PQC: Some years ago, during a conversation with a group of young Vicom-expats about political assignation and poisoning the specific target with specific bio-element, I suggested that they could have used RC robot insect… “Uncle, you must have watched too much scifi movies!”. That’s what I got from the conversation!

Anyway, this “Insectothopter” was born in 1970s when smartphone, pc, super micro-chip , micro camera with 3G, 4G, 5G etc did not exist! Nowadays, my 5 years old grand nephew would play around with his built-in camera toy drones in various shape and size that are as small as half of a cigarette pack! And guess what, they all are made in China! I don’t know how small an expensive toy drone would be, much less a professional drone from three letter agency!

Imagine that a tiny “Insectothopter” of a certain government carrying just a drop of bio-virus fluid and “park’ right inside the room of a marked high value individual.


During The 70’s, The CIA Created A “Robot Dragonfly Spy”

Mac Slavo
February 27th, 2020

The United States’ Central Intelligence Agency (CIA) is well known for its desire to spy on, track, and contact mass surveillance in order to store information on every single human being possible. And now, thanks to a Freedom of Information Act request, it’s known that they created a robot dragonfly to spy on us.

Newly-released CIA documents show how the espionage agency developed a robot dragonfly spy. The tiny aerial surveillance device – known as the “insectothopter” – was built in the 1970s according to the CIA Museum, where it has been displayed for 16 years. But blueprints for the robotic insect were released this week by the U.S. spy agency to the website The Black Vault. Those blueprints reveal the finely honed microengineering behind the little spy machine.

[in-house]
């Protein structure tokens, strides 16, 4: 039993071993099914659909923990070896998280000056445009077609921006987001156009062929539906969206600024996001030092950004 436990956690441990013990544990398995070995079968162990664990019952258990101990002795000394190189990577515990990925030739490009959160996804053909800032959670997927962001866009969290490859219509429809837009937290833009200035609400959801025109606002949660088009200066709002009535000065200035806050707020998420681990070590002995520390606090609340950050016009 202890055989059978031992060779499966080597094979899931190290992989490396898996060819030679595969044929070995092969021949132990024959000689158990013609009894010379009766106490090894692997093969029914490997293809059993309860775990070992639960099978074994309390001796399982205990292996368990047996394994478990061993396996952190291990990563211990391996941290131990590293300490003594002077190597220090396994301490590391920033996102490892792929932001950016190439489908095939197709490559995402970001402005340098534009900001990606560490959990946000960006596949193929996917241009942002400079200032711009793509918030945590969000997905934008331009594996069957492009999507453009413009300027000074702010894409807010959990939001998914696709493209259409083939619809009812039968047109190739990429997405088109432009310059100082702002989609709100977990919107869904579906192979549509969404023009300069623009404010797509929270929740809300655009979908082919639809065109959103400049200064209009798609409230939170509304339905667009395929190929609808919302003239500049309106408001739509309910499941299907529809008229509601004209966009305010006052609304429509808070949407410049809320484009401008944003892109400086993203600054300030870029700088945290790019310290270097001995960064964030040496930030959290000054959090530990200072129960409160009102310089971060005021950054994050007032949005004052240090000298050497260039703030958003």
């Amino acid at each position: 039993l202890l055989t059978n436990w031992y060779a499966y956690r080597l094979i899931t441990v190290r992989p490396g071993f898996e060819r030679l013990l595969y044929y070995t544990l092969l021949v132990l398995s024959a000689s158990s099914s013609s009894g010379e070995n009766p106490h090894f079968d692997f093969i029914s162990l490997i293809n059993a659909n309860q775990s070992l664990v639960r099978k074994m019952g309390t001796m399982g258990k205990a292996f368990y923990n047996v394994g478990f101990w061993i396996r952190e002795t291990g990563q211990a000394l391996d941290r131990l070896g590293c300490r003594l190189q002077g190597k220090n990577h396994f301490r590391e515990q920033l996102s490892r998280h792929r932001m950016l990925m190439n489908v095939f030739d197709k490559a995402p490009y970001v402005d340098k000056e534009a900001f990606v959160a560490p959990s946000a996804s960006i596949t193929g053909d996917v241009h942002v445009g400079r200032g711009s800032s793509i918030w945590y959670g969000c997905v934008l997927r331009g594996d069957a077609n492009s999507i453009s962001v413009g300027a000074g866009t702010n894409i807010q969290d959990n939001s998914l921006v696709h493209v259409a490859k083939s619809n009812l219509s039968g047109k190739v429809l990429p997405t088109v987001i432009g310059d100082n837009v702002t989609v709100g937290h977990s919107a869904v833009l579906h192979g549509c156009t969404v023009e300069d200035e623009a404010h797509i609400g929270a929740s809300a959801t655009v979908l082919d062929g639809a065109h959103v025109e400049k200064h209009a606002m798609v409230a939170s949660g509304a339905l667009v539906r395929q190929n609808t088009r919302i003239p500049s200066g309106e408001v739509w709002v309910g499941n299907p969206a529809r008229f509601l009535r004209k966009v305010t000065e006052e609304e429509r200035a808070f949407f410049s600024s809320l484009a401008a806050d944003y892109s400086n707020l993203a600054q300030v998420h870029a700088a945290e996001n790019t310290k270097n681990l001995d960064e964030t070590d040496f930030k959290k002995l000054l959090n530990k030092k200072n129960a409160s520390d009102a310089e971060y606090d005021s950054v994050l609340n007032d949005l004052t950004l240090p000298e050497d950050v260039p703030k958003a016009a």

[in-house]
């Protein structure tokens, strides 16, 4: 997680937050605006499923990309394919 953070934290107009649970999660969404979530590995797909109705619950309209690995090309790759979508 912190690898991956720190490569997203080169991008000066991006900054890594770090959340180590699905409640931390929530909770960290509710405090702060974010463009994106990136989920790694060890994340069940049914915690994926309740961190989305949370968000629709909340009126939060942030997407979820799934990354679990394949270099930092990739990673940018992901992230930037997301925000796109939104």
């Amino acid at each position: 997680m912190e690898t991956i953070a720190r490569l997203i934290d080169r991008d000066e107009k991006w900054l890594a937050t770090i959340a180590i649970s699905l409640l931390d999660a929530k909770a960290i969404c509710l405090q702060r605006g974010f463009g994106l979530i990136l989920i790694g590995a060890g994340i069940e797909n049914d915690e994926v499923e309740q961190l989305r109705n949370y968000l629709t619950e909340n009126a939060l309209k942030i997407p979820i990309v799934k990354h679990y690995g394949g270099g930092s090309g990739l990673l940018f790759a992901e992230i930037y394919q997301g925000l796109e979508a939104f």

They show how CIA engineers had built miniature listening devices by 1970, but getting them over obstacles such as an embassy wall remained a major obstacle. Many know that the U.S. government, under the Patriot Act, began to spy relentlessly on our every move and store all of the information that they could on us.

When it was first revealed that the Bush Administration had implemented a secret program of warrantless wiretaps and domestic spying on US citizens, few Americans knew that all of this had happened before. In the early 1970s, it was revealed that US government agencies, including the FBI, CIA, NSA, and IRS, were being used as part of a deliberate plan to infiltrate and disrupt political opponents, and this plan had continued for 20 years under four different Presidents, both Democratic and Republican. This report by the Senate Select Committee (the Church Committee) details the elaborate efforts by the FBI, CIA, and NSA to spy on Americans by tapping their telephones, by intercepting and copying their mail, and even by burglarizing their homes (known as “black bag jobs”). In response to this report, Congress established the FISA courts that Bush bypassed when he directed the NSA to once again spy on Americans without court approval or oversight.

“The ultimate demonstration of controlled powered flight has not yet been achieved,” the CIA chief scientist, who helped develop the robotic dragonfly wrote.

In the end, the robot dragonfly – developed 40 years before unmanned drones – never flew and the spy agency closed the project, but they didn’t stop their quest to find new ways to conduct mass surveillance.

Insectothopter, CIA’s UAV from the 1970s

By Administrator on January 14,




The Insectothopter was a miniature unmanned aerial vehicle developed by the United States Central Intelligence Agency’s research and development office in the 1970s. The Insectothopter was the size of a dragonfly, and was hand-painted to look like one. It was powered by a small gasoline engine to make the wings move and was fueled by a very small amount of gas. The project was abandoned when the Insectothopter was found to be too difficult to control in crosswinds.

It took nearly seven years for documents to be released on the Insectothopter. They were finally received in January of 2020 (release letter dated 16 December 2019).

The CIA also produced and released the below video, which has been available since circa 2015. However, the documents have never been released before now.

Document Archive

CIA Documents on the Insectothopter, Released December 2019 and Received January of 2020 [28 Pages, 10MB]

Download [9.81 MB]